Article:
Ask yourself which you would rather do. Be at work all day and try to find work to keep yourself busy? Or pursue a project or innovative idea that you’re passionate about? The first uses you as a tool for others’ goals. The second allows you to use your knowledge and experience. It also lets you use as much or as little experience as you need to satisfy goals you feel are important.
For most of us, the answer is the same. We’d choose passion and enthusiasm.
How Training Standards International Inc. uses experiential training
The “good old days” were often not that good in reality. For example, it was believed that someone from an organization could train others in the same organization simply because they had been with the organization for a longer period of time. However, most of us learned the hard way that we almost never actually got the ROI we were hoping for. In most cases, the fact that the instructing employee had been with the organization for a while was actually a major obstacle. Over the years, that tenured employee had built up a lot of opinions. These could be about the organization’s culture. About its leadership. Maybe even the training itself.
These opinions interfered with the transfer of knowledge to the new employees. In a lot of cases, this was due to a “challenged” trainer trying to get the new learner to “forget” any earlier experience. I’ve seen situations that led to a never-ending cycle of higher attrition rates. This was not only among the new employees. Even some seasoned ones fell out due to this. However, we as trainers have learned from those missteps.
We now know that everyone brings with them their own unique experiences and knowledge, so instead of spending time trying to get a new-hire to ‘forget’ their old experiences, we learn about those experiences at other companies, (where possible). We can then use them as a way to expand the learning experience for the participants, while at the same time learning what the individual participants are passionate about in their work-lives. We can begin to guide their career paths within a specific organization using our proprietary experiential training methods and activities.
Follow the Yellow Brick Road
Taking a look at all of this information, it would be easy to become overwhelmed. There are many theories and methods that go into true experiential training. It’s best to examine some ways to make it more accessible.
First, understand that the best experiential learning will always rely on the knowledge of the participant.
This is the first tenet of experiential learning. This would be a good place to see all the major tenets. These are the foundation for learning here at TSIexperience.com:
- USE THE PAST EXPERIENCES OF YOUR PARTICIPANT. GROW FROM THAT KNOWLEDGE.
- ASK QUESTIONS ABOUT THE LEARNING THAT’S GOING TO TAKE PLACE.
- ANY ACTIVITY THAT DOESN’T RELATE TO THE LEARNING IS NOT A GOOD ROTI. (It must provide a return on the TIME invested by the participants and organization.)
- GET THE PARTICIPANT “OUT OF THEIR OWN WAY” SO THAT LEARNING CAN HAPPEN.
- ASK PARTICIPANTS WHAT HAS WORKED FOR THEM IN THE PAST.
- ASK QUESTIONS ABOUT THE LEARNING THAT IS TAKING PLACE.
- MAKE SURE THAT EACH PARTICIPANT UNDERSTANDS IT’S NOT A MISTAKE IF THEY LEARNED FROM IT!
- ASK QUESTIONS ABOUT WHAT THE PARTICIPANT CAN USE IMMEDIATELY AS A RESULT OF THE EVENT.
It’s like Dorothy on her famous journey to see the wizard. each step taken on the path of discovery is absolutely necessary in order to learn, and this is especially true of Experiential Learning examples.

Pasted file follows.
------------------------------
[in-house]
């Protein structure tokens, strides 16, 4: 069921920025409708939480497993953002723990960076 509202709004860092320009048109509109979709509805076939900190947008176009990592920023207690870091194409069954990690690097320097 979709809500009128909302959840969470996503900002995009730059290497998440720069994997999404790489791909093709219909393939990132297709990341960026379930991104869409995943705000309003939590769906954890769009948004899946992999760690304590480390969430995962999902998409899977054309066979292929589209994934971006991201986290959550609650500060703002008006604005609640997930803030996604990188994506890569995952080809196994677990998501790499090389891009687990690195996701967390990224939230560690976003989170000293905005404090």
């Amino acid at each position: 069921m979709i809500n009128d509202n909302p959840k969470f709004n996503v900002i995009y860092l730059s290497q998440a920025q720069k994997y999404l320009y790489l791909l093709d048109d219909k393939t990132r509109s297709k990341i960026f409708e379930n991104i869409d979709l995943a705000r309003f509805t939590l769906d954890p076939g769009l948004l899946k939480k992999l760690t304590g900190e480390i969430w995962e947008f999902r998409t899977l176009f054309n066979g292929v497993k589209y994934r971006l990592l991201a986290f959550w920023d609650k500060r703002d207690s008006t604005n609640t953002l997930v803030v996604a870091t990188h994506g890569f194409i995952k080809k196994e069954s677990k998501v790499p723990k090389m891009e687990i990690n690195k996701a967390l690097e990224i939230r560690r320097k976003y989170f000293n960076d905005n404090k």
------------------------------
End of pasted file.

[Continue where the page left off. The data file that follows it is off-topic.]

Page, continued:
I recently saw a news report about the one-of-a-kind Tony Robbins. The reporter was talking about an event that took place last weekend. Participants were given the opportunity to walk across burning coals at the end of the night. According to the newscaster, the activity was a “disaster.” There were headlines such as “Tony Robbins Burns Dozens.” Then the actual participants were asked what they thought. Every one of them said that it was a “life-changing experience.” They also said that they would do it again.
That’s the real point of training, isn’t it? None of them were seriously burned. All of them were seriously changed.
I have been honored to put together some fun and informative events. The organizations have told me they’re the best they’ve ever seen. Such as:
- Obstacle courses
- Laser Tag
- Balloon Rides
- Water Balloon fights
- Tight-rope walks
- Bungee Cord jumping
- Treasure Hunts
The list just goes on. It will continue to grow. This is especially true now that we have such a large multi-generational influence in our workforce. People who leave companies in order to have new experiences definitely appreciate them. They want organizations that helps them get those experiences “in-house.”
Is experiential training right for every company?
We ask about the kind of training an organization’s employees have responded to in the past. The answer we almost always get it is the following. “The kind that engages them so they don’t have to just sit there.” It’s an answer that lets us know that we are on the right track. Not every activity works for every organization or participant, but gone are the days of “training in a box’, where the participants or group is expected to be molded to the same old “training in a box.” It’s been done over and over. (And over.)
Each organization is different. Thus, it’s up to the Experiential Trainer to use his or her experience. That blends with the needs and experiences of the organization and its employees. This allows an experiential learning event that will have direct-to-value effects immediately. It will encourage long-lasting change.
Does every event work for everyone? Of course not. If someone says that theirs does? Don’t just walk in the opposite direction. Run! On the other hand, trainers will field a LOT of questions. Employees will want to understand that the change that occurs with Experiential Training and the information retention it brings, will be well worth the effort.